Two NASA satellites peering out over the Greenland ice sheet have helped researchers map areas thousands of meters beneath the thick, icy surface.
The new map, created by NASA scientists, is the first of its kind and shows regions underlying the ice sheet that are likely thawed or frozen, as well as areas where the state remains unknown. This information will help scientists better predict how quickly the rest of the ice sheet will melt in the future, NASA officials said in a statement.
"We're ultimately interested in understanding how the ice sheet flows and how it will behave in the future," Joe MacGregor, lead author of the new research and a glaciologist at NASA's Goddard Space Flight Center, said in the statement. "If the ice at its bottom is at the melting-point temperature, or thawed, then there could be enough liquid water there for the ice to flow faster and affect how quickly it responds to climate change." [Greenland's 'Grand Canyon' Revealed by Ice-Penetrating Radar (Video)]
The bottom of the Greenland ice sheet is often tens of degrees warmer than the surface due to some geothermal heat that rises from deep inside the Earth. This heat causes some areas to thaw, while other areas remain frozen solid.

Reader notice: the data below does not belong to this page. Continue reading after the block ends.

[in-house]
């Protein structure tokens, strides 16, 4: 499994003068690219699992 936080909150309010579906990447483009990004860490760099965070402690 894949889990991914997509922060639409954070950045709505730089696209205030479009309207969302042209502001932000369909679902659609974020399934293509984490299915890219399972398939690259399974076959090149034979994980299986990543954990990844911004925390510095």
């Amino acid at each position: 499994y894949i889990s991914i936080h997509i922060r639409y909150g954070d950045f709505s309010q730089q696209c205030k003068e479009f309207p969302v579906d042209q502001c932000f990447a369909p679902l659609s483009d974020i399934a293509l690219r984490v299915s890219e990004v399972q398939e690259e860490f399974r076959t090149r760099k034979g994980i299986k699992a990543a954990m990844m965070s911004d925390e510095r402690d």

Until now, scientists relied on only a few, isolated boreholes (dug directly into the ice sheet) to study what was going on at the bottom. The researchers of the new work, however, combined multiple methods, including observations from NASA's Terra and Aqua satellites. Using images captured by these two Earth-observing satellites, the researchers were able to look for areas of rugged terrain, which generally indicate that ice moved over the surface and carved a trail in a thawed bed at the bottom, NASA officials said in the statement.
The researchers also clocked the speed of the surface ice to see if it was exceeding its "speed limit" and moving exceptionally fast. That would mean the ice was no longer frozen to the rock beneath it, which would suggest the underlying area was thawed, according to the study, published July 23 in the Journal of Geophysical Research. The team also studied the individual layers of ice using radars onboard NASA's Operation IceBridge aircraft and used computer models to predict temperatures at the bottom of the ice sheet.
"Each of these methods has strengths and weaknesses. Considering just one isn't enough. By combining them, we produced the first large-scale assessment of Greenland's basal thermal state," MacGregor said.
Based on the new findings, the researchers determined that the southwestern and northeastern areas (shown in red) are already thawed, while the central and western areas (shown in blue) remain frozen. However, there is still not enough data to conclude what is going on under a third section of the ice sheet, which remains grey on the map.
"I call this [new study] the piñata, because it's a first assessment that is bound to get beat up by other groups as techniques improve or new data are introduced," MacGregor said in the statement. "But that still makes our effort essential, because prior to our study, we had little to pick on."
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